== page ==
Blood and brains sprayed against Slocum’s duster.
By now the crowd screamed and rushed about, dropped money forgotten. The cowboys tried to get behind overturned tables or flee through the front door. One fell through a window amid crashing glass. This brought the barkeep around, screaming. When he unlimbered a sawed-off shotgun, anyone with good sense dived for the floor. Slocum hit an instant before buckshot ripped through the spot where he had stood at the bar. He grunted as men tumbled atop him. He shoved them off and brought his six-gun up to get another shot at the gunman who had started the fracas.
All Slocum saw was the man’s back as he retreated through the window that had just been busted out. Grunting, Slocum shoved his way back to his feet, only to find himself staring down the double barrels of the bartender’s scattergun.
“Better lower that,” Slocum said in a low voice. He had faced death so many times he knew when to be scared. The barkeep was frightened and angry but not to the point he would do anything foolish like cut down a man who wasn’t threatening him.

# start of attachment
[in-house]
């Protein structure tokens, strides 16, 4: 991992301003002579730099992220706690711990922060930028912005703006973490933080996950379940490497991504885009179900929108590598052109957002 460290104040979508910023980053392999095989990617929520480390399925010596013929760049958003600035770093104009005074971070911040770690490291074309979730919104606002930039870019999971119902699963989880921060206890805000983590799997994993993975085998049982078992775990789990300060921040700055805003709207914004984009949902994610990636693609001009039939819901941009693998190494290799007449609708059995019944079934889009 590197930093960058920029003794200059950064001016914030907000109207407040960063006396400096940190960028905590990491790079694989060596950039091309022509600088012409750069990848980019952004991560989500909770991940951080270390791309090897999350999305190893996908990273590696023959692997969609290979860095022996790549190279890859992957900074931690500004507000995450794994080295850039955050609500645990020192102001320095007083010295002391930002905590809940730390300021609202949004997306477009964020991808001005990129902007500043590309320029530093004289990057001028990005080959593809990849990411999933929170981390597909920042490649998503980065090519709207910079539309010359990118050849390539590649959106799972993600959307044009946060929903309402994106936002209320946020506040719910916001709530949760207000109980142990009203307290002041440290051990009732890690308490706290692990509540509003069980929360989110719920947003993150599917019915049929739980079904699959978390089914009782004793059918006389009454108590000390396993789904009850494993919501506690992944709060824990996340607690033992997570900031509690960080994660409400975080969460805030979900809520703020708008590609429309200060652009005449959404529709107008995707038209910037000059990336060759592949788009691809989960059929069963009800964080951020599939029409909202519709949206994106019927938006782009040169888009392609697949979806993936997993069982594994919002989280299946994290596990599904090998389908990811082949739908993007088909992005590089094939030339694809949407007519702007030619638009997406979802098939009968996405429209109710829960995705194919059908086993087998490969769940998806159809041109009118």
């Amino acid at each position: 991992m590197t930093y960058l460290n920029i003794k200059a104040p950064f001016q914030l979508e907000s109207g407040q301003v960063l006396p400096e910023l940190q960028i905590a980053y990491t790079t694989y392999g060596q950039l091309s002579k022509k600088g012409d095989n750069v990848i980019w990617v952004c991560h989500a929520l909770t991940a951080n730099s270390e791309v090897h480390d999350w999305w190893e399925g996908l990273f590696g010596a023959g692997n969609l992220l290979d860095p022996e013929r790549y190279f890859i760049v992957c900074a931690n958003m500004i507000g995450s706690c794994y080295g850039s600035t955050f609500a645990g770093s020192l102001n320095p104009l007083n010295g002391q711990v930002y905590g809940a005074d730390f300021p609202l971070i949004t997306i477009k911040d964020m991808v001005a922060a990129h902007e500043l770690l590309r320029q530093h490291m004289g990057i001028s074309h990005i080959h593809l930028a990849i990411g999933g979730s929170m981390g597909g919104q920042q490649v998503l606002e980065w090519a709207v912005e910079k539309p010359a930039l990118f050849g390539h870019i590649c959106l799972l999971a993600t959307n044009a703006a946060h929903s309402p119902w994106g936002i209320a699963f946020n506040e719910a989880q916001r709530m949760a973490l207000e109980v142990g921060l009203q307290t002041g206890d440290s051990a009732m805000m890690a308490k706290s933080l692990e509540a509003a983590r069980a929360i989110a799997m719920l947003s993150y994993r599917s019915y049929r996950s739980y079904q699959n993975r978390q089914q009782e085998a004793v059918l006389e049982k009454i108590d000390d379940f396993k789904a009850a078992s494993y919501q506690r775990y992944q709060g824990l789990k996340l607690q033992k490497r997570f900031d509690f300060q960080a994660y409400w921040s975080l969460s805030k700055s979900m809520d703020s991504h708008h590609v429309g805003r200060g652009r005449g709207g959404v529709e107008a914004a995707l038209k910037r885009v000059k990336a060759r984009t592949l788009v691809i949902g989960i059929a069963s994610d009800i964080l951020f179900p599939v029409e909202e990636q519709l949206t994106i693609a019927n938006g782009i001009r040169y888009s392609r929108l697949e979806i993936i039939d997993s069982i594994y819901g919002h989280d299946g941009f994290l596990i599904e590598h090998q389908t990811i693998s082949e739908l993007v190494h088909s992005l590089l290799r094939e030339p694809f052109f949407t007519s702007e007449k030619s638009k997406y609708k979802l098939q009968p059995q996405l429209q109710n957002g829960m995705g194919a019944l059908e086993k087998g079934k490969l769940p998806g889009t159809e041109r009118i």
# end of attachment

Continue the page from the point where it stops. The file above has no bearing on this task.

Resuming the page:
“You—you started all this! You’re gonna pay for it!”
Slocum used the barrel of his Colt to move the shotgun away from dead center on his chest. The curiously gentle move did more to calm the bartender than if Slocum had spoken.
“You started it!”
“The man who gunned him down’s responsible.” Slocum tilted his head in the direction of the man who had crashed into the poker table. He lay sprawled on his back, deader than a doornail. “Who is he? A regular customer?”
“Petey Hammersmith,” the barkeep said, standing on tiptoe to peer over the bar. As he stretched, he laid the shotgun down. Slocum shoved it away out of reach. “Damnation, who’s gonna tell his old lady he upped and got himself shot? They ain’t been married a year. She might need a powerful lot of consolin’.”
“The other fella started it,” said the man who had examined the pocket watch and had been first to dive for spilled money. He clutched a few silver dollars in his grimy fist. “I think that was the outlaw the marshal’s been huntin’ fer.”